First Step Quickness for Basketball

Updated: Jul 13, 2020

By Logan Ryan


Ahh the quick first step. It’s a highly sought-after athletic ability in the basketball world that’s valued at a premium for good reason. Among other reasons, a quick first step allows you to gain advantages over your primary defender, which will lead to open shots for yourself or teammates if help defense steps up.

So how do we train ourselves to develop a quick first step? I'm going to focus on three things you can work on today to improve your first step quickness. By the end of the article you should have an understanding of (1) acceleration mechanics, (2) Achilles tendon stiffness, and (3) the plyo step, as well as specific ways you can implement them into your training program.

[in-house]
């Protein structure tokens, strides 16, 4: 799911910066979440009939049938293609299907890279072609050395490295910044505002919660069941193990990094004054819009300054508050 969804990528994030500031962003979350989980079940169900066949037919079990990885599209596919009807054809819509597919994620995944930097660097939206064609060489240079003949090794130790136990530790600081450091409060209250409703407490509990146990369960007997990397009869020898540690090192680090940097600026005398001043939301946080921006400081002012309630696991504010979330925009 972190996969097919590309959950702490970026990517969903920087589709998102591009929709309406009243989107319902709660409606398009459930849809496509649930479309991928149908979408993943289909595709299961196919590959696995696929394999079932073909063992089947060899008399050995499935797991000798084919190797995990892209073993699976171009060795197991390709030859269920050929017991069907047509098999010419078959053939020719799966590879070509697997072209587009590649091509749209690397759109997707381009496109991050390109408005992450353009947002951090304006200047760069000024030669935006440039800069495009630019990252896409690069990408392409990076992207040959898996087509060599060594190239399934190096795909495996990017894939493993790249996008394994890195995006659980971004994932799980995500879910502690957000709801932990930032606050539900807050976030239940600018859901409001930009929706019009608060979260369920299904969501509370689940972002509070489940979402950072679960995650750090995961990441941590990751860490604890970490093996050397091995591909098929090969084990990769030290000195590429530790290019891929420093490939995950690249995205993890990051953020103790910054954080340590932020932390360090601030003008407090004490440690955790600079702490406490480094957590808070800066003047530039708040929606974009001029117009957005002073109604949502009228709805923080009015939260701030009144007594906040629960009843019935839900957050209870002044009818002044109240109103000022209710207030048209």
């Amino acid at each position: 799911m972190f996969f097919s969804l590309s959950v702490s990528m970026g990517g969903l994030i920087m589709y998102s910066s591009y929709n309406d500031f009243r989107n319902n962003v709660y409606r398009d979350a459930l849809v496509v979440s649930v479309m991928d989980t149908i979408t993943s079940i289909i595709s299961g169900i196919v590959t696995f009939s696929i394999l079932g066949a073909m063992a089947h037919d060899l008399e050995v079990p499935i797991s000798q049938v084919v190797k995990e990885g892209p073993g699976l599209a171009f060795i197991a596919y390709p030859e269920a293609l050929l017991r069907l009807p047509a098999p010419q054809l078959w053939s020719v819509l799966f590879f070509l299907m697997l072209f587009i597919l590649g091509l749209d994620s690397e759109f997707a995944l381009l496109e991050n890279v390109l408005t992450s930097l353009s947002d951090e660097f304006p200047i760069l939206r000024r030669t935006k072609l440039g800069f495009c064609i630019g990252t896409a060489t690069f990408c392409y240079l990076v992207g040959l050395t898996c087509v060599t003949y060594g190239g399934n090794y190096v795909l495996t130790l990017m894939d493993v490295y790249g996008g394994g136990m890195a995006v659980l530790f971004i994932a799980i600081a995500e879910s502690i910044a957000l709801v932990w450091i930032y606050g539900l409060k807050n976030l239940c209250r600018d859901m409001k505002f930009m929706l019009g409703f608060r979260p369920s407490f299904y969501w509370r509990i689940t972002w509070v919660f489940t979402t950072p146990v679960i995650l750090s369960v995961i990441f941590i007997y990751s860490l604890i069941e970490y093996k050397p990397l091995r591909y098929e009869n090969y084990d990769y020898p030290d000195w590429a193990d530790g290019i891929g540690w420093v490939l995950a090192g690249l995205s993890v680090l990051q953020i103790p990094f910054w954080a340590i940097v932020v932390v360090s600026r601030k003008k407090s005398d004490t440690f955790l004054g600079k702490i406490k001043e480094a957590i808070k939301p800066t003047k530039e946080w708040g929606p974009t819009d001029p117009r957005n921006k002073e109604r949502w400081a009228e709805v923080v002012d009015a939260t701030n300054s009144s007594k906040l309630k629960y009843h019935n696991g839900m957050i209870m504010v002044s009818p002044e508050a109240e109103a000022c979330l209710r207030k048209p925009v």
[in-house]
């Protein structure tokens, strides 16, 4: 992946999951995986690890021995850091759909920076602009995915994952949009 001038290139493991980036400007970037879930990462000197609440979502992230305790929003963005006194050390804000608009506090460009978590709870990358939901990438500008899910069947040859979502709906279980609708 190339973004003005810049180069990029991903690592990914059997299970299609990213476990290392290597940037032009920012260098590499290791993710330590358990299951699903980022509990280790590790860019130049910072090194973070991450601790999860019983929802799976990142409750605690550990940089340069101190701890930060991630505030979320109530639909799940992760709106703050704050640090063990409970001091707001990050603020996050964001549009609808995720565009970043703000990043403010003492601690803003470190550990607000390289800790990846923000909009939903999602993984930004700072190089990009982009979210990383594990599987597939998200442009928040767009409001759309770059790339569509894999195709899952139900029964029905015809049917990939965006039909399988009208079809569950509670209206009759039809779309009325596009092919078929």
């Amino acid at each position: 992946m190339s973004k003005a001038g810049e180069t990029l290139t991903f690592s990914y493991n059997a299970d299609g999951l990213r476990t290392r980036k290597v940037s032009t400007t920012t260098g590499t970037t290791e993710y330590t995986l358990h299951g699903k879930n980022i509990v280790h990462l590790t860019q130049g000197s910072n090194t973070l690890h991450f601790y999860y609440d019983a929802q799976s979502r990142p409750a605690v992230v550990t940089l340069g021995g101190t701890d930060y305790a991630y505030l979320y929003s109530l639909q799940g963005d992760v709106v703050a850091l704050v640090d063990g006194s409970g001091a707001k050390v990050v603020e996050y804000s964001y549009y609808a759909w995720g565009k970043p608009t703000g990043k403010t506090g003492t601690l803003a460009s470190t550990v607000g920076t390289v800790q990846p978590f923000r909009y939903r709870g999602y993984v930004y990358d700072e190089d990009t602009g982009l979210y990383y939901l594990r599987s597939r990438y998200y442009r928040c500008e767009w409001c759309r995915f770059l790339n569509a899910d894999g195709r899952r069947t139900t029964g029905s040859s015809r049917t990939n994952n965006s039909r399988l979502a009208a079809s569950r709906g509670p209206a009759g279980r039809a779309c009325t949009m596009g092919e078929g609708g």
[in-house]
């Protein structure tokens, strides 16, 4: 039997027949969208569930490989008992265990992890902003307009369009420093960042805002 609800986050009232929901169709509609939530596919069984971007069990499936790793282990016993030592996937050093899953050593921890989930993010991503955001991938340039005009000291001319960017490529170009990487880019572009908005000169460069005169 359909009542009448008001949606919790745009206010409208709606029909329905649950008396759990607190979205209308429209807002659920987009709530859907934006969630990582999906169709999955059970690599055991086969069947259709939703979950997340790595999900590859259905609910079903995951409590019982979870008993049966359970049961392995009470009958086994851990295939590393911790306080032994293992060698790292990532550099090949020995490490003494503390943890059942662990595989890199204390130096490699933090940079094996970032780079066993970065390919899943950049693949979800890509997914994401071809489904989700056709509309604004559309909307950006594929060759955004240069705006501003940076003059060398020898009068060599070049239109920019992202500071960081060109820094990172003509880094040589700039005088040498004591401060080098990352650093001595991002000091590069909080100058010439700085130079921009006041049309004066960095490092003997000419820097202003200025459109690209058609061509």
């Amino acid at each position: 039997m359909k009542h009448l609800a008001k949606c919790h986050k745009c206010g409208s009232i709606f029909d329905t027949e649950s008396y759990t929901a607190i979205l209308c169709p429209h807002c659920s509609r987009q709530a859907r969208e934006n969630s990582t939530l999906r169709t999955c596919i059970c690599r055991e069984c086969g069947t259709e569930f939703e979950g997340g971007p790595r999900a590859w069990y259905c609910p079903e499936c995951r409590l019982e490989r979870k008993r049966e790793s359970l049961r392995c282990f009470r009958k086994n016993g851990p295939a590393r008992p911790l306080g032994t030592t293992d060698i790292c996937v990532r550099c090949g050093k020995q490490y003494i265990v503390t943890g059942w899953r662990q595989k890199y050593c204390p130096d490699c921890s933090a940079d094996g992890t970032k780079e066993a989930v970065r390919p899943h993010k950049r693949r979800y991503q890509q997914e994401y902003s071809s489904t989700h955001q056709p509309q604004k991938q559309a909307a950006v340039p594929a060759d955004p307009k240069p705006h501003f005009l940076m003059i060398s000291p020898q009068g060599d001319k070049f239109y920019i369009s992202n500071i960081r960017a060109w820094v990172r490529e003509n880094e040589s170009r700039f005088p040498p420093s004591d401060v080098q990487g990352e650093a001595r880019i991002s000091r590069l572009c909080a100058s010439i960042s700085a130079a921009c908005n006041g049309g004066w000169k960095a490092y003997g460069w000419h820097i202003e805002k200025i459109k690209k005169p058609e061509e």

Quick Step Defined

Let’s begin by defining first step quickness from a basketball perspective. Generally, when people speak about a player having a quick first step, they’re referring to a player with the ball who is good at accelerating past their defender, whether that’s from the triple threat position or live dribble. To be most precise, a player who has first step quickness is able to accelerate horizontally across the court from point A to point B faster than their opponent. Keeping this in mind, let’s look in-depth at acceleration.

Acceleration Mechanics

In athletics terms, acceleration is an increase in speed or velocity. Acceleration is an incredibly common action that occurs in every game. In fact, a 2018 study by Vazquez-Guerrero et. al. found that an individual player accelerates roughly 30 times per minute during a game! So how do we improve our abilities to perform such a common action? When it comes to acceleration, there are two factors we must focus on: force production and force direction.